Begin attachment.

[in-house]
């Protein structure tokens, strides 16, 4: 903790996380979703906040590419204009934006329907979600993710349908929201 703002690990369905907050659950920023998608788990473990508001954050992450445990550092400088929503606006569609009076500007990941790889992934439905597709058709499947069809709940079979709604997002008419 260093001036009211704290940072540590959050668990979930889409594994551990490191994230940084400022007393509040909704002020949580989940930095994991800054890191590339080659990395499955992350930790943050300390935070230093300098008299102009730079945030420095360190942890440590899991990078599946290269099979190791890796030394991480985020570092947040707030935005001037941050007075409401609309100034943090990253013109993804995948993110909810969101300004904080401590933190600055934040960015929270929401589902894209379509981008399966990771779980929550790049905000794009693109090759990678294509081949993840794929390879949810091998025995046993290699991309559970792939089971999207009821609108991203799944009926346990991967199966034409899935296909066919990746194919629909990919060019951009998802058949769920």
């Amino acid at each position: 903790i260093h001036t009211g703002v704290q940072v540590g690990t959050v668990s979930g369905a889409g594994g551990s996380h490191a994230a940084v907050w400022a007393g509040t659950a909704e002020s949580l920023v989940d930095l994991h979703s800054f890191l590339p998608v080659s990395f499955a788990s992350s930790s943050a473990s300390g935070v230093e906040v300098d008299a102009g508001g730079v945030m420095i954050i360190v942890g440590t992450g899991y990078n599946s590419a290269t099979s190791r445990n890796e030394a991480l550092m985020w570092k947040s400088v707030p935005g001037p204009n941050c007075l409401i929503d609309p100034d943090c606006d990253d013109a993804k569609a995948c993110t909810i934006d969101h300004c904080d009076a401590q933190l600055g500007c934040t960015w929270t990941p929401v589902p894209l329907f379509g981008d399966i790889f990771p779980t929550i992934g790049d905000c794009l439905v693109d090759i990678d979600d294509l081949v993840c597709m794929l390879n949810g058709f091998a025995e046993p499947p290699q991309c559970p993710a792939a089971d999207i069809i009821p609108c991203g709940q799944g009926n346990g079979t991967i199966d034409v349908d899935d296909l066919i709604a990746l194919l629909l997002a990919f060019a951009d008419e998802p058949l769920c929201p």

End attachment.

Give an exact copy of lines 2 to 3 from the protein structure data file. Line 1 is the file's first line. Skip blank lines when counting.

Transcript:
């Protein structure tokens, strides 16, 4: 903790996380979703906040590419204009934006329907979600993710349908929201 703002690990369905907050659950920023998608788990473990508001954050992450445990550092400088929503606006569609009076500007990941790889992934439905597709058709499947069809709940079979709604997002008419 260093001036009211704290940072540590959050668990979930889409594994551990490191994230940084400022007393509040909704002020949580989940930095994991800054890191590339080659990395499955992350930790943050300390935070230093300098008299102009730079945030420095360190942890440590899991990078599946290269099979190791890796030394991480985020570092947040707030935005001037941050007075409401609309100034943090990253013109993804995948993110909810969101300004904080401590933190600055934040960015929270929401589902894209379509981008399966990771779980929550790049905000794009693109090759990678294509081949993840794929390879949810091998025995046993290699991309559970792939089971999207009821609108991203799944009926346990991967199966034409899935296909066919990746194919629909990919060019951009998802058949769920």
């Amino acid at each position: 903790i260093h001036t009211g703002v704290q940072v540590g690990t959050v668990s979930g369905a889409g594994g551990s996380h490191a994230a940084v907050w400022a007393g509040t659950a909704e002020s949580l920023v989940d930095l994991h979703s800054f890191l590339p998608v080659s990395f499955a788990s992350s930790s943050a473990s300390g935070v230093e906040v300098d008299a102009g508001g730079v945030m420095i954050i360190v942890g440590t992450g899991y990078n599946s590419a290269t099979s190791r445990n890796e030394a991480l550092m985020w570092k947040s400088v707030p935005g001037p204009n941050c007075l409401i929503d609309p100034d943090c606006d990253d013109a993804k569609a995948c993110t909810i934006d969101h300004c904080d009076a401590q933190l600055g500007c934040t960015w929270t990941p929401v589902p894209l329907f379509g981008d399966i790889f990771p779980t929550i992934g790049d905000c794009l439905v693109d090759i990678d979600d294509l081949v993840c597709m794929l390879n949810g058709f091998a025995e046993p499947p290699q991309c559970p993710a792939a089971d999207i069809i009821p609108c991203g709940q799944g009926n346990g079979t991967i199966d034409v349908d899935d296909l066919i709604a990746l194919l629909l997002a990919f060019a951009d008419e998802p058949l769920c929201p």